A Tree-house / play House.

Not strictly a project from the workshop because it was built outside, but there are few points worth mentioning if you would like to build something similar.

There are literally hundreds of plans and ideas available, so this is just one suggested design.









The garden didn't have a tree large enough to accommodate a real tree house so this design was more a house on stilts. It was designed to fit in a corner of the garden and to make the best use of some old decking timber which was available.

The height of the main platform was 1250mm so that the area underneath could be used for storage or as an extra play area.

The floor plan was a 1200mm square with an open landing to one side to allow access via the stairs. The sides were to be castlelated to make it look like a fort. The main room was to have a roof sloping backwards to keep the rain off so there would be no castlations of the rear wall to allow the rain to exit.

The main structure was supported on 4 legs (2" x 4"), which were diagonally braced underneath for rigidity.









The walls were panelled using feather board. The boards were 125mm wide and the recommended overlap was 25mm. So each side would require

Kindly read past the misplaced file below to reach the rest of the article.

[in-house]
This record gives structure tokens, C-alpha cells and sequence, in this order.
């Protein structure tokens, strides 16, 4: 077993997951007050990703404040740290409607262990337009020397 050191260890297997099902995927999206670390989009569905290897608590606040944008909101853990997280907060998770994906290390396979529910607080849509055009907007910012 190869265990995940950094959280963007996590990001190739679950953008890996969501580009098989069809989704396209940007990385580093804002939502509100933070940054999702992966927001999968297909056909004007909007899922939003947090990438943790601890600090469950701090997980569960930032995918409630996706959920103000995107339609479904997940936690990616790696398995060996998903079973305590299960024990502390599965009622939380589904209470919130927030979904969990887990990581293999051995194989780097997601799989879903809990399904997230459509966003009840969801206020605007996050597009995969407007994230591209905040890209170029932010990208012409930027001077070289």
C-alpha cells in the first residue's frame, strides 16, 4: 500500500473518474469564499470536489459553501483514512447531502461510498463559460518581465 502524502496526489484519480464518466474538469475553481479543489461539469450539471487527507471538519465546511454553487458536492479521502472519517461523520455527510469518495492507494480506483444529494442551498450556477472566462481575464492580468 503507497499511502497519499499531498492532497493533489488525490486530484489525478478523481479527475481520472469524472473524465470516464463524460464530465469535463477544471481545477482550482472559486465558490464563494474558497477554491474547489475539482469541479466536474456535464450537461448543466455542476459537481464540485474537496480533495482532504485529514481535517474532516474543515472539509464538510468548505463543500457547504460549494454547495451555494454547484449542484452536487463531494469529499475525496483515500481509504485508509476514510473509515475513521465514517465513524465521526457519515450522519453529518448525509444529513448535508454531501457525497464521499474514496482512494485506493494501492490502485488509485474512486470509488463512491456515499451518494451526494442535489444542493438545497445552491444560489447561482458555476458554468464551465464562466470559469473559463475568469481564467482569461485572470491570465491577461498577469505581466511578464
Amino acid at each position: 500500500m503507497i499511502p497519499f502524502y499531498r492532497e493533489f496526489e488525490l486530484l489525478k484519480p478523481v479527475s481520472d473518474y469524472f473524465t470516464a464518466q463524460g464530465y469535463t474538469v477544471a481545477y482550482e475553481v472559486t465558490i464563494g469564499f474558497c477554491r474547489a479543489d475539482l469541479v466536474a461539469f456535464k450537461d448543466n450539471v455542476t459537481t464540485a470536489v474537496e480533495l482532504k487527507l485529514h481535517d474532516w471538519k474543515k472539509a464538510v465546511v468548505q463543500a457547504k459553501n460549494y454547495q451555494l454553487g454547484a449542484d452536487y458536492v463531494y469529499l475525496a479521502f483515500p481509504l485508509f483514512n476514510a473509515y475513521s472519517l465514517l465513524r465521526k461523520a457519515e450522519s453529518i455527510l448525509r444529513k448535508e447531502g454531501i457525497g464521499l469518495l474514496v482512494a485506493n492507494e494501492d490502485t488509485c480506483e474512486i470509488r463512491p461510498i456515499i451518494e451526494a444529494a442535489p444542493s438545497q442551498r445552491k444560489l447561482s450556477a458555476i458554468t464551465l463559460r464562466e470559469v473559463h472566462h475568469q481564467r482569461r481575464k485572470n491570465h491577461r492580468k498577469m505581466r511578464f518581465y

1200mm / 100mm = 12 boards. However this would not give a tall castelation on each end. For this, an odd number of planks would be needed. Therefore the 1200 was divided by 11 and this would give slightly less overlap of :

1200mm / 11 = 109mm or an overlap of :

125mm - 109mm = 15mm.

The door on the outside was a late addition as the customer decided that a slide should be added. This photo also shows a little bench seat underneath which was added to brace the legs and to use up the decking timber.









The stairs were calculated to give equal raiser heights throughout.

So 1250mm was divided by 8 steps to give ~156mm. However once the treads were added (30mm thick in this case), the bottom step ended up larger than the others. So to address this, 30mm was removed from the bottom, but this left the overall height short by 30mm of the required 1250mm.

So to correct this, the 30mm just removed from the bottom, was divided by the 8 treads and this number was added onto each riser height.

This all sounds more complicated than it is, it was really very straightforward.

Two pieces of 200mm thick timber were notched to make the step support beam. So all the notches were 160mm except the bottom one which was reduced to 135mm to make the steps even.









The door was made using a 'Z' frame but the frame was only 3/4 height to accommodate a window. The same feather board was used to panel the door.









To finish, a slide was purchased from EBay and a handrail was made from some plumbing copper,

(click to enlarge)